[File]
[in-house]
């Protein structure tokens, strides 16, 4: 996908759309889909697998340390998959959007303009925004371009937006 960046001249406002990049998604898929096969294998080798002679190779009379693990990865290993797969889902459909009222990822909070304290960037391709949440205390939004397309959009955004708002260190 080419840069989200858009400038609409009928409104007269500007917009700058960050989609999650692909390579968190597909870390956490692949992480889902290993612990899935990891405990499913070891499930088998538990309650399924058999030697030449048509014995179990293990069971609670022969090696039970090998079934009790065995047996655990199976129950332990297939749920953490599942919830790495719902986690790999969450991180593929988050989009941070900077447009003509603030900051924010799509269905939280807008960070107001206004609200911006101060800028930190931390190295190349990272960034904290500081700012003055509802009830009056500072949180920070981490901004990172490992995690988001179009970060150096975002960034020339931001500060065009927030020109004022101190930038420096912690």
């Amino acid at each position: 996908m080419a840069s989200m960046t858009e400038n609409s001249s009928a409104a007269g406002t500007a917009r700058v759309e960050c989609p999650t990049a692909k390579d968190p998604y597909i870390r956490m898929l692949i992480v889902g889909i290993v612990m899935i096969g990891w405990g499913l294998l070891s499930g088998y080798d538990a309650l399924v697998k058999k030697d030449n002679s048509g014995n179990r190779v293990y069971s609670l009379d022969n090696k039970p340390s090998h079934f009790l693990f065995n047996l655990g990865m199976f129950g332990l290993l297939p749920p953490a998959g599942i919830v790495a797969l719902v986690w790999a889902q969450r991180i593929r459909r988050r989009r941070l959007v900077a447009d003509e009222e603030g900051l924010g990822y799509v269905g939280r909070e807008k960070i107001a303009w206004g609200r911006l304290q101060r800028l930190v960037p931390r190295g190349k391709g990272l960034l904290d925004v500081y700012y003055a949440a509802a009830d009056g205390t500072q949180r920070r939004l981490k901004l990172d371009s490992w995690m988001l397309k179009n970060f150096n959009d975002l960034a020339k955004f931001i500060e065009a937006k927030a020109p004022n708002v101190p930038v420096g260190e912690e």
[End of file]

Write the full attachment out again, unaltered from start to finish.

[in-house]
């Protein structure tokens, strides 16, 4: 996908759309889909697998340390998959959007303009925004371009937006 960046001249406002990049998604898929096969294998080798002679190779009379693990990865290993797969889902459909009222990822909070304290960037391709949440205390939004397309959009955004708002260190 080419840069989200858009400038609409009928409104007269500007917009700058960050989609999650692909390579968190597909870390956490692949992480889902290993612990899935990891405990499913070891499930088998538990309650399924058999030697030449048509014995179990293990069971609670022969090696039970090998079934009790065995047996655990199976129950332990297939749920953490599942919830790495719902986690790999969450991180593929988050989009941070900077447009003509603030900051924010799509269905939280807008960070107001206004609200911006101060800028930190931390190295190349990272960034904290500081700012003055509802009830009056500072949180920070981490901004990172490992995690988001179009970060150096975002960034020339931001500060065009927030020109004022101190930038420096912690």
């Amino acid at each position: 996908m080419a840069s989200m960046t858009e400038n609409s001249s009928a409104a007269g406002t500007a917009r700058v759309e960050c989609p999650t990049a692909k390579d968190p998604y597909i870390r956490m898929l692949i992480v889902g889909i290993v612990m899935i096969g990891w405990g499913l294998l070891s499930g088998y080798d538990a309650l399924v697998k058999k030697d030449n002679s048509g014995n179990r190779v293990y069971s609670l009379d022969n090696k039970p340390s090998h079934f009790l693990f065995n047996l655990g990865m199976f129950g332990l290993l297939p749920p953490a998959g599942i919830v790495a797969l719902v986690w790999a889902q969450r991180i593929r459909r988050r989009r941070l959007v900077a447009d003509e009222e603030g900051l924010g990822y799509v269905g939280r909070e807008k960070i107001a303009w206004g609200r911006l304290q101060r800028l930190v960037p931390r190295g190349k391709g990272l960034l904290d925004v500081y700012y003055a949440a509802a009830d009056g205390t500072q949180r920070r939004l981490k901004l990172d371009s490992w995690m988001l397309k179009n970060f150096n959009d975002l960034a020339k955004f931001i500060e065009a937006k927030a020109p004022n708002v101190p930038v420096g260190e912690e």